Secure coding practices week 4 practice

Order Description

Question 1

Which of the following is NOT a question to ask about what you are assuming about each library function's actions?

  • What assumptions does the library function make?
  • What information does the library function obtain from the environment and servers?
  • Who wrote the library function?
  • Does the library function do what the manual says?


Question 2

Assuming p is a pointer variable, why is the statement "p = malloc(-128);" poor programming?

  • This will allocate a very large amount of space.
  • Allocating a negative amount of space frees that many bytes, so "free(p);" should be used instead
  • It is invalid and will give a compile-time error
  • You can't allocate negative amounts of space.


Question 3

Which of the following is NOT a question about what users or remote servers will be supplying that is relevant to secure programming?

  • What certifications does the user or remote server have?
  • What am I assuming about the environment?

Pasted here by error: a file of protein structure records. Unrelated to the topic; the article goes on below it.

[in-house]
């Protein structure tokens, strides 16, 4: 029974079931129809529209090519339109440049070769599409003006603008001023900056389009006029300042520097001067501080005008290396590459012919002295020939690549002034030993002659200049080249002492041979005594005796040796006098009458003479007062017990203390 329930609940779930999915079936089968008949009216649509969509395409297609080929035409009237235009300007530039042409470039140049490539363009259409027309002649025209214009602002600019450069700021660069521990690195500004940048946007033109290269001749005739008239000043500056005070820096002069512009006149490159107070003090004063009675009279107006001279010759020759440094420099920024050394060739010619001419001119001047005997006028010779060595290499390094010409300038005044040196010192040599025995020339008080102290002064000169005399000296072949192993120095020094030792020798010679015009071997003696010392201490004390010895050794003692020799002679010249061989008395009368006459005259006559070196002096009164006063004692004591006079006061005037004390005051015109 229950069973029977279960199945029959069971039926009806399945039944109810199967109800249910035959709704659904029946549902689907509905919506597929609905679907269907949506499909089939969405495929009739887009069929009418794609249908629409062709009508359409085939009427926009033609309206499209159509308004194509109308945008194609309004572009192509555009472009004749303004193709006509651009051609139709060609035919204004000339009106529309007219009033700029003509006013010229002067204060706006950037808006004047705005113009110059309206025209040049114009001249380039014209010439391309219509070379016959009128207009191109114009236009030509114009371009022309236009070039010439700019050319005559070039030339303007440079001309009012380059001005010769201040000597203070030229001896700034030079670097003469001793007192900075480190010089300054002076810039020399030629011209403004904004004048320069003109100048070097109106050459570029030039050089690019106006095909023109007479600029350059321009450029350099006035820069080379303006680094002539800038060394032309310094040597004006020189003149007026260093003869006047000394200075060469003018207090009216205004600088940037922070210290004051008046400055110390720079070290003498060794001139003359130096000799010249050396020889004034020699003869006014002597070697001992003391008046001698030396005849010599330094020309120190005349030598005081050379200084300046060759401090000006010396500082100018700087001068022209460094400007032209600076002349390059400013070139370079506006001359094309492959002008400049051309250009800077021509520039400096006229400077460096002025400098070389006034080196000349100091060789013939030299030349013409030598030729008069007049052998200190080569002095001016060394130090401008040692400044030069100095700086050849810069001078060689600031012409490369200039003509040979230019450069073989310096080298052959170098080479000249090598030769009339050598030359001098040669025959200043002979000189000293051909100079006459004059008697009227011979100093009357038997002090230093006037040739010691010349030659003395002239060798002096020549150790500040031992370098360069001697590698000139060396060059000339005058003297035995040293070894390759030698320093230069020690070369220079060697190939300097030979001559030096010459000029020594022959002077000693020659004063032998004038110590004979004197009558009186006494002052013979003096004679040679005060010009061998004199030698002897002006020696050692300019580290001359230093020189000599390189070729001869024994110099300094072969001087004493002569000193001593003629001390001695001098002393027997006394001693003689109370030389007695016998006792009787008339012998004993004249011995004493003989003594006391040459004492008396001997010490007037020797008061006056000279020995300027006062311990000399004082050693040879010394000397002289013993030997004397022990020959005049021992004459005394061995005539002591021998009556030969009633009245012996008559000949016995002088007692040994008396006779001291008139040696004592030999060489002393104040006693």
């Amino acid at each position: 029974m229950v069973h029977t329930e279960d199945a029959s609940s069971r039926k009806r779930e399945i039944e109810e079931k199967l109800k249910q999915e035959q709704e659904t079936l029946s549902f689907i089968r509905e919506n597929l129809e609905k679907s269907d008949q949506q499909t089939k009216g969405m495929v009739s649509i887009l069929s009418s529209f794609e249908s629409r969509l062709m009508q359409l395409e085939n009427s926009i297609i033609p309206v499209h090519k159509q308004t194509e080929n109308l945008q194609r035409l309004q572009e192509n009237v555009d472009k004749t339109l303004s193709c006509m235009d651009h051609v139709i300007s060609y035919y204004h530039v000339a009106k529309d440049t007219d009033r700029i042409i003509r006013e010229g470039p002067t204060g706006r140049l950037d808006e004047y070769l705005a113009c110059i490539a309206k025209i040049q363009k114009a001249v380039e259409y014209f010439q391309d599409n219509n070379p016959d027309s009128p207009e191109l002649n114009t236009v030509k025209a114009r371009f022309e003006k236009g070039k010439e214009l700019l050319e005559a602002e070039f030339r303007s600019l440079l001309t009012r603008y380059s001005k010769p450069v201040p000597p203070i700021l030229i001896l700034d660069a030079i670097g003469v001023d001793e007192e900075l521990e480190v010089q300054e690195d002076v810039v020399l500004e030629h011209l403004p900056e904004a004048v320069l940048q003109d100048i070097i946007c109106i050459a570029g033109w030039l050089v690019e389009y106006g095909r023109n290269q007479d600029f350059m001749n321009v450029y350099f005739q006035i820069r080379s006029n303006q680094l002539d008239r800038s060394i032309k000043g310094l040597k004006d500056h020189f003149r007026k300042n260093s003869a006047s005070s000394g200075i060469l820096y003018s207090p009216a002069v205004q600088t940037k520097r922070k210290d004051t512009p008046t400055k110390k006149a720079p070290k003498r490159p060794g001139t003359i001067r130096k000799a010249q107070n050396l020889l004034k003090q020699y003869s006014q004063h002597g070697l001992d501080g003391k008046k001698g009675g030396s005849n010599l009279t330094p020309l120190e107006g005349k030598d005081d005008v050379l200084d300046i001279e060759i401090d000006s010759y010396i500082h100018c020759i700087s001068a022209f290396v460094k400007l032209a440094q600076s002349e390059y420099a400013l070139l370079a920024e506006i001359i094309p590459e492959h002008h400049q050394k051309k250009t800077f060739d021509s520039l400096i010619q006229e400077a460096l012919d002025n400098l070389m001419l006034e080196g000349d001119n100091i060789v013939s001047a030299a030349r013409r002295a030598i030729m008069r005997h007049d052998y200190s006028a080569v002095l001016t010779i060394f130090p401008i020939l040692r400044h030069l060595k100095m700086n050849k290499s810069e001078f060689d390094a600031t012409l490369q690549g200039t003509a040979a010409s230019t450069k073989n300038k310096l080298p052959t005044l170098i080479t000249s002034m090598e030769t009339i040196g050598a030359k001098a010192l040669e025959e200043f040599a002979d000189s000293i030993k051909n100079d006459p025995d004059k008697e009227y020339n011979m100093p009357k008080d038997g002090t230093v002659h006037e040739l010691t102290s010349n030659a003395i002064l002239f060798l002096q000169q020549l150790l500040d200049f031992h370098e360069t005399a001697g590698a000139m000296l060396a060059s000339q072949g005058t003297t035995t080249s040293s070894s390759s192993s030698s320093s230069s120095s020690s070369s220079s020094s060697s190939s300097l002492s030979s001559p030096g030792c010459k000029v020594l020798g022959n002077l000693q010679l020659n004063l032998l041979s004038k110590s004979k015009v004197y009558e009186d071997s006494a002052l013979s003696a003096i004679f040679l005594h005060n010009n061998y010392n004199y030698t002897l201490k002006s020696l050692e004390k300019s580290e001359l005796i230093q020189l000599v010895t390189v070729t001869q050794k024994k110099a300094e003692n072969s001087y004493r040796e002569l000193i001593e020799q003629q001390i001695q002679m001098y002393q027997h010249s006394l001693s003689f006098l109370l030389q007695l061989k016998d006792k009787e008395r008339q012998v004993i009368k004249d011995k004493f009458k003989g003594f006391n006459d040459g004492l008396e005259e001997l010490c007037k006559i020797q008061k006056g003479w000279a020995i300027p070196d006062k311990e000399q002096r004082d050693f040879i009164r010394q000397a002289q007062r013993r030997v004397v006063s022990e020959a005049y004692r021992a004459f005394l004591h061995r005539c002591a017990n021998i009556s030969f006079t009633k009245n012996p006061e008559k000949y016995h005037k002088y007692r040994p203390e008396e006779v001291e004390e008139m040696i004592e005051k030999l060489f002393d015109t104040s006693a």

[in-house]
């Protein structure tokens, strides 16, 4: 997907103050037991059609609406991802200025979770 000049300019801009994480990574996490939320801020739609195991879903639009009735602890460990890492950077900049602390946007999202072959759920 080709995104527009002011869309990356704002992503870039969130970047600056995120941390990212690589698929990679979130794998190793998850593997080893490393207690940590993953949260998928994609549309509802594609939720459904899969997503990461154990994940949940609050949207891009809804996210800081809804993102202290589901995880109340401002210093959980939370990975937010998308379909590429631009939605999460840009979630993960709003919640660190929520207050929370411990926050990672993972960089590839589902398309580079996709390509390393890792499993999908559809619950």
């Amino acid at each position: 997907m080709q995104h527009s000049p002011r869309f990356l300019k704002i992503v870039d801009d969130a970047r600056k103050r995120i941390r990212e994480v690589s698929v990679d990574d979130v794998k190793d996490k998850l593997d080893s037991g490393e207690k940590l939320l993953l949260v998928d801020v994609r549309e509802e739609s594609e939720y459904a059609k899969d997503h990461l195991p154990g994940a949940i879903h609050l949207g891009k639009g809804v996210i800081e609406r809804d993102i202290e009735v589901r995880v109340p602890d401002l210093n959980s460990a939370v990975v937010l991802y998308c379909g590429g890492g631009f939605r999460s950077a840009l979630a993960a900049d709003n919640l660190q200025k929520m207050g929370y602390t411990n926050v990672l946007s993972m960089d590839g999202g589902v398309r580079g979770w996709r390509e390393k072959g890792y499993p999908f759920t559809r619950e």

• What happens if what the user or server supplies is bogus?
  • How can I check what the user or server is supplying for validity?


Question 4

Which of the following should you AVOID whenever possible?


Passing pointers through a parameter list

Passing signed integers through a parameter list

Checking arguments passed through an interface are valid

Passing unsigned integers through a parameter list


Question 5

Which of the following is NOT a language used to state specifications for formal methods?

  • HOL
  • C
  • Z


Question 6

Which principle of secure design does stepwise refinement follow?

  • Principle of least common mechanism, because the modules do not share information
  • Principle of fail-safe defaults, because if one module fails, the rest can compensate for the failure.
  • Principle of economy of mechanism, as each module performs one task
  • Principle of open design, as you can publish the details of the refinement


Question 7

When you write a secure program, the goals must be __________.

  • stated clearly and unambiguously
  • written in clear English
  • attainable regardless of the system on which the program is written
  • specified in a mathematical or logical language